Sunday, December 6, 2009

The Montreal Massacre and a Noisy Minority. Taking a Look Back

The video above is a look back at the horrible day twenty years ago, when Marc Lépine went on a rampage in a Montreal university, killing 14 women and wounding another 13. It is still fresh in many minds, including my own.

My boss at the time had a daughter attending that school, and was having a great deal of difficulty trying to obtain information. Just before leaving Kingston for Montreal, she received a call that her child was OK, but it did not mean that she didn't grieve.

I came across an article that was written at the ten year anniversary of this horrific event. It also tracks the history of the gun registry and includes an interview with Wendy Cukier, then president of the Coalition for Gun Control.

At the time it was believed that Ms Cukier's work was done, but she still lived in fear of "...what a noisy minority can do to change things", so never gave up her diligence. Her fears have now been realized, because a "noisy minority", has done the unthinkable.

I wasn't surprised after reading this that Garry Breitkreuz led the charge by Reform to oppose new gun legislation, but the article also states "so does about half the New Democratic Party caucus." Why did I assume their views would be in favour of women? I guess that's why so many voted to scrap the registry. They never agreed with it in the first place.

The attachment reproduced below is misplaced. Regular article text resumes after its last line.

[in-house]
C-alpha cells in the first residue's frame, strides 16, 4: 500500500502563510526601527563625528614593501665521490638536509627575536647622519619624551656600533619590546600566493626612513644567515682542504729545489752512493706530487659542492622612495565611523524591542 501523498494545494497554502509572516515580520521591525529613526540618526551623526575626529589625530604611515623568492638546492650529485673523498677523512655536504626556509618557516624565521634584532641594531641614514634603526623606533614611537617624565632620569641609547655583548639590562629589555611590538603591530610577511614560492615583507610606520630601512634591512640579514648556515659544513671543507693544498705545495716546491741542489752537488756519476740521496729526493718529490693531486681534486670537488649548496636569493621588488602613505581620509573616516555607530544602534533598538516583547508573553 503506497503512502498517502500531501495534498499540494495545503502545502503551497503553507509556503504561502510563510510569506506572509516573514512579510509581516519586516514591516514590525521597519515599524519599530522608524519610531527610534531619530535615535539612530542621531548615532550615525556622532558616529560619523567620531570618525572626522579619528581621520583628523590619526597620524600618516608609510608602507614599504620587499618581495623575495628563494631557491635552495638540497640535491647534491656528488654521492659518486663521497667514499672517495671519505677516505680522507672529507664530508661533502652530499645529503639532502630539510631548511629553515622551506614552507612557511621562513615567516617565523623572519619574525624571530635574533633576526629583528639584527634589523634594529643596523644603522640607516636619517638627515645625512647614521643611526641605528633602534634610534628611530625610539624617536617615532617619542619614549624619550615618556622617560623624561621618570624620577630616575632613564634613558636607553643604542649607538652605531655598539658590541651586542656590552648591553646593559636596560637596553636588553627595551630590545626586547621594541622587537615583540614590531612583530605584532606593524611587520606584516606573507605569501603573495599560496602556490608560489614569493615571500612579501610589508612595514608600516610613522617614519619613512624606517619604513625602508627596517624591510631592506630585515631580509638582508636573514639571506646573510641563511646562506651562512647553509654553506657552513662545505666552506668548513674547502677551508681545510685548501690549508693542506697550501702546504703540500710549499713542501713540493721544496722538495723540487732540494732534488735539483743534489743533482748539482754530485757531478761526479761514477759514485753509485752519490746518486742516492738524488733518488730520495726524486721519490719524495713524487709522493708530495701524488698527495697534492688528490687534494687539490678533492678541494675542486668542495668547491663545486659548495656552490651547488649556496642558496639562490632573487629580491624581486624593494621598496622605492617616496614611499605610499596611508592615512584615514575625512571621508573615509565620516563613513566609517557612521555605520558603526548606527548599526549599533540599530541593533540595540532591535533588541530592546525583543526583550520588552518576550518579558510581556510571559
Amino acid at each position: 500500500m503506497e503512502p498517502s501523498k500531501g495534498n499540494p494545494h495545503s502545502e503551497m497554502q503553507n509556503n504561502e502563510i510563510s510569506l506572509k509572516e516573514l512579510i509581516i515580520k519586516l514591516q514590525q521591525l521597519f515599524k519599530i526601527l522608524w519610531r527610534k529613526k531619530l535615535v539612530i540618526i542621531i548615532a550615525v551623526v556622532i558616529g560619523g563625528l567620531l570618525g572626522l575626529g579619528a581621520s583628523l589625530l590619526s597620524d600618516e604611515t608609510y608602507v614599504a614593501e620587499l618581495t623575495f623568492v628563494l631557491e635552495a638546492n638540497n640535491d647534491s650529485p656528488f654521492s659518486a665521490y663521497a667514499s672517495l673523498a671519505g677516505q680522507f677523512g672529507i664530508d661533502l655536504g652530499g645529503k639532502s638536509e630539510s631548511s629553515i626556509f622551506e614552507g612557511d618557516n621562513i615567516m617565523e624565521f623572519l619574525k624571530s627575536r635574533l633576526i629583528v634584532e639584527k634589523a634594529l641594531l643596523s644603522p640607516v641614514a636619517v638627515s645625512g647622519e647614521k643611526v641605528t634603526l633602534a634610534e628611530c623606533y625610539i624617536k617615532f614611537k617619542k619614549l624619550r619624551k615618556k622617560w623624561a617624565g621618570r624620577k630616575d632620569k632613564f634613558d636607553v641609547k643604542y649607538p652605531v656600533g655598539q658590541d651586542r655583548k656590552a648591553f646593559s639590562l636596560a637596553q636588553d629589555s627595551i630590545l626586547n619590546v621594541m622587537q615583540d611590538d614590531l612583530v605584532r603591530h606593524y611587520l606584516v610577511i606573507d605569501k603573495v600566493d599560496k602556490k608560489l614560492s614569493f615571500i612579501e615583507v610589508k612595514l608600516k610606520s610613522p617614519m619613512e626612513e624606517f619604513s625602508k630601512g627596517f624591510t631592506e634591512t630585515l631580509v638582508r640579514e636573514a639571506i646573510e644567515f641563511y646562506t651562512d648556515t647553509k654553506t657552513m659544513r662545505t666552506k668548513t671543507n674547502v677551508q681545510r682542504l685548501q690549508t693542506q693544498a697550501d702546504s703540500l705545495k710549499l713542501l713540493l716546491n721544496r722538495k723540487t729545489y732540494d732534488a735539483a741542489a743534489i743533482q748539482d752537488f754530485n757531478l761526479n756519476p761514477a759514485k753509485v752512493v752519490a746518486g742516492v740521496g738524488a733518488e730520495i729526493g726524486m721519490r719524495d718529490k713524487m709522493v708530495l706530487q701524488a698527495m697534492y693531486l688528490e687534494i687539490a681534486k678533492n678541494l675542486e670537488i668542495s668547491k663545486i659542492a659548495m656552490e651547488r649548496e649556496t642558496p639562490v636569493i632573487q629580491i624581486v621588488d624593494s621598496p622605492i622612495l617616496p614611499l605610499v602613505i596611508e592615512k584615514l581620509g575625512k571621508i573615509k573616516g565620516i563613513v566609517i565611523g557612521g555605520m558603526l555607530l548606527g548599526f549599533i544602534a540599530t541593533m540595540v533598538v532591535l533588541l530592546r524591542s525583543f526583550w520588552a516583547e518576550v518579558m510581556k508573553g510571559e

Lépine Massacre Ten Years After
Macleans Magazine
December 6, 1999

The nightmares that haunted Heidi Rathjen for such a long time seem to have disappeared.

For years, she snapped awake at night, tormented by remembered sounds of screams, shouts and the popping of an assault rifle. Rathjen was reliving real life: on Dec. 6, 1989, she spent 45 minutes huddled in silent terror in a student lounge at the University of Montreal, while Marc Lépine, a 25-year-old semi-recluse with a hatred of women, roamed the halls, shooting at any female he saw. "Whenever we thought things had quieted down," Rathjen recalled later, "another round of bullets would shatter the silence, smashing our hopes."

By the time Lépine's rampage ended as he turned the gun on himself, he had killed 14 women and wounded another 13 people. Rathjen, then a 22-year-old engineering student at the university's Ecole polytechnique and now an anti-tobacco activist, considers herself "one of the lucky ones: the nightmares are a small thing next to keeping my life." ...

1 comment:

  1. My, how much things have changed. Now, in 2009, proponents of the long gun registry are the loud minority. Yet somehow we're suddenly supposed to bow to them.